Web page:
Finding the best paper for colored pencils can feel overwhelming, because some of the best suited ones are not labeled as colored pencil paper. There’s not one definitive best paper for colored pencils, as it really comes down to several questions you’ll have to answer.
Before you purchase paper for your colored pencil drawing you need to ask yourself these questions:
- What am I going to be drawing?
- How large will my drawing be?
- How much detail do I want to include?
- What other mediums, if any, will I be using along with colored pencil?
- How archival does the final piece need to be?
I will break down each of these questions below, and then I’ll offer some good paper types for multiple scenarios.
What am I going to be drawing?
Are you drawing a portrait, a piece of cake, or a furry animal? Each of these may require a different type of paper. Portraits tend to call for an even application of blended colors. We usually expect skin to appear smooth, with many colors and tones blended together nicely. A smooth paper with less tooth will help you achieve this look. More tooth in your paper will give a rougher look, which works well for textured drawings like the inside of a cake. The fur of an animal often requires that you work in fine detail, which is easier to achieve with a smoother paper.
How large will my drawing be?
If you plan to do a large scale drawing, you’ll be able to achieve fine detail with even a highly textured paper. But if your drawing will be smaller, you’ll need to use a smooth paper in order to get crisp details. For reference, when I create a piece under 10×10 inches I try to use smooth paper when my goal is a realistic style. This goldfish piece was done at 11×11 inches to allow for more details on a textured paper. It was necessary to use a textured paper so that I could work with watercolor under the pencils.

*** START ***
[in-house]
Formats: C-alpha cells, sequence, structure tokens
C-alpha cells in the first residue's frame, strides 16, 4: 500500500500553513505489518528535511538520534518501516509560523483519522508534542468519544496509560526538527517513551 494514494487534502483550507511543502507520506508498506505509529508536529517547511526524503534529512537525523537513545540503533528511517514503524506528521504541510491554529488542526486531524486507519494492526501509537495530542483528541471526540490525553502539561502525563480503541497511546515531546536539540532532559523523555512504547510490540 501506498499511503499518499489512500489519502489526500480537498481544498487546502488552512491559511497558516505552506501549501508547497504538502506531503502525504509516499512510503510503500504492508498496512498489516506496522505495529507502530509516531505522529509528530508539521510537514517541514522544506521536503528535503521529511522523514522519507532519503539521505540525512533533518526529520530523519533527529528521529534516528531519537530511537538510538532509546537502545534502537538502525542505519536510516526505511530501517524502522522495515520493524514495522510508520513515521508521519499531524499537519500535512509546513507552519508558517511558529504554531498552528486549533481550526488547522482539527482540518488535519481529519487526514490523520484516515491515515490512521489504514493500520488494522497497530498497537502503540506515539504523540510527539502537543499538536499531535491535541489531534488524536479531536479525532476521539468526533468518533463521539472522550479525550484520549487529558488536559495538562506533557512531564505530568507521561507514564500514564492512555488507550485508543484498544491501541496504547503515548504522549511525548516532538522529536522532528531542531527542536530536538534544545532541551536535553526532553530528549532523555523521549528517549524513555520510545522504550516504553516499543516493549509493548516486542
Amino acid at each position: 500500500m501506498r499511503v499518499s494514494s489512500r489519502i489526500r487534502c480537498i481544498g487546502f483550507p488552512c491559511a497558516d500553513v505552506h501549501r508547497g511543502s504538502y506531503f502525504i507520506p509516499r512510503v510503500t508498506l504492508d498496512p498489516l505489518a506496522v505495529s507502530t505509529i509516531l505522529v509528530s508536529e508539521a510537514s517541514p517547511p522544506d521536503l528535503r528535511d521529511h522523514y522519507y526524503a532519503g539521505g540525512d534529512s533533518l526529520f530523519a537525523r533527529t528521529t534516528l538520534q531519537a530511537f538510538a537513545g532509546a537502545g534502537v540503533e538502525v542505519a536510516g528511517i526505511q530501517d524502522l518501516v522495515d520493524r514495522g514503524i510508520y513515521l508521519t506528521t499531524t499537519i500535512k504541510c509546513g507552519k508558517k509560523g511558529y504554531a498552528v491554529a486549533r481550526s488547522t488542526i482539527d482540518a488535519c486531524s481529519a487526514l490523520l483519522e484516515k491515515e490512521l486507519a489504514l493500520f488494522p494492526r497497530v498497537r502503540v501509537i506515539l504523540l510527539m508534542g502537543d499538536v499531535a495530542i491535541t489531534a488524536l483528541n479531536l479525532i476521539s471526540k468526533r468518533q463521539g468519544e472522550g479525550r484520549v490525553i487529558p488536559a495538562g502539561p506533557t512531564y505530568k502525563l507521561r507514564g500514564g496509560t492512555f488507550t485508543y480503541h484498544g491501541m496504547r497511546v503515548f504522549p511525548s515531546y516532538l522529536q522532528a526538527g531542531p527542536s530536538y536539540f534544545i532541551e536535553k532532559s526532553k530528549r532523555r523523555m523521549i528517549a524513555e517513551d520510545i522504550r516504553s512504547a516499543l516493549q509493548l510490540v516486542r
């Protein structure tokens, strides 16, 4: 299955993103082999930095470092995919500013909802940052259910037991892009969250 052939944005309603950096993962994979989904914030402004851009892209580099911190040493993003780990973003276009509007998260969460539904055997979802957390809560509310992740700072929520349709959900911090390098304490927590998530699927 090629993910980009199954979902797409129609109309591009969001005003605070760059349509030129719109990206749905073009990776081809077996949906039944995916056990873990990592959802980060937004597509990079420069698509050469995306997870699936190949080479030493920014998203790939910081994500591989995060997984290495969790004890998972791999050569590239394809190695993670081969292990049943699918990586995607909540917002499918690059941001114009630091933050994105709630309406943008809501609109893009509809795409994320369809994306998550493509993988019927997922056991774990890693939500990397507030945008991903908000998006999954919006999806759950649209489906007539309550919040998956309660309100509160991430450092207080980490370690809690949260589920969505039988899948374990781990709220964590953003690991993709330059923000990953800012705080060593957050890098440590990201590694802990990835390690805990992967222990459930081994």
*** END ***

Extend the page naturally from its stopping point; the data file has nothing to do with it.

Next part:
How much detail do I want to include?
This leads to the next question, how much detail will there be? if you’re going for a more stylized or quick sketched look, then you won’t be too concerned with details. But if you’re going for realism you will need choose paper that will allow you to put in the details.
What other mediums, if any, will I be using along with colored pencil?
Sometimes you’ll want to start with an under-painting or a base layer of marker, then go in after with colored pencils to add your details. You may also want to use a solvent to blend your pencils for a smoother, less grainy look. In these cases you’ll want to use a paper with enough weight and tooth to hold multiple mediums. Paint requires paper that is thick enough to soak it up without ripping or buckling, with remaining tooth leftover to grab onto the colored pencil layers. I knew I’d be doing a base layer of watercolor pencil in this drawing of a sandwich cracker, so a paper with some tooth was needed.
How archival does the final piece need to be?
If your piece is just for you, or will be scanned and used digitally, then you might not need to worry about archival qualities. But if your intent is to sell your piece, you will want to consider the longevity of the paper type (and media) that you choose.
Best colored pencil paper for multiple scenarios
For portraits or drawings where a smooth look is desired, or fine detail is important:
Strathmore 300 Series Bristol Pad
Good for using wet mediums with colored pencils:
Strathmore 400 Series Colored Pencil Pad
A good choice for larger drawings:
Fabriano Artistico Watercolor Paper Roll
Strathmore 500 Series Bristol Pad
I have also used colored pencils on marker paper. This was more of an experimental endeavor, and I would say this is certainly not the very best paper for colored pencils, but it does provide a very smooth surface and gives a unique effect. Here’s a link to my favorite marker paper:
Strathmore 400 Series Marker Pad
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Have you tried any of these colored pencil papers? Which do you like best, or do you prefer others? Leave a comment to share your favorites!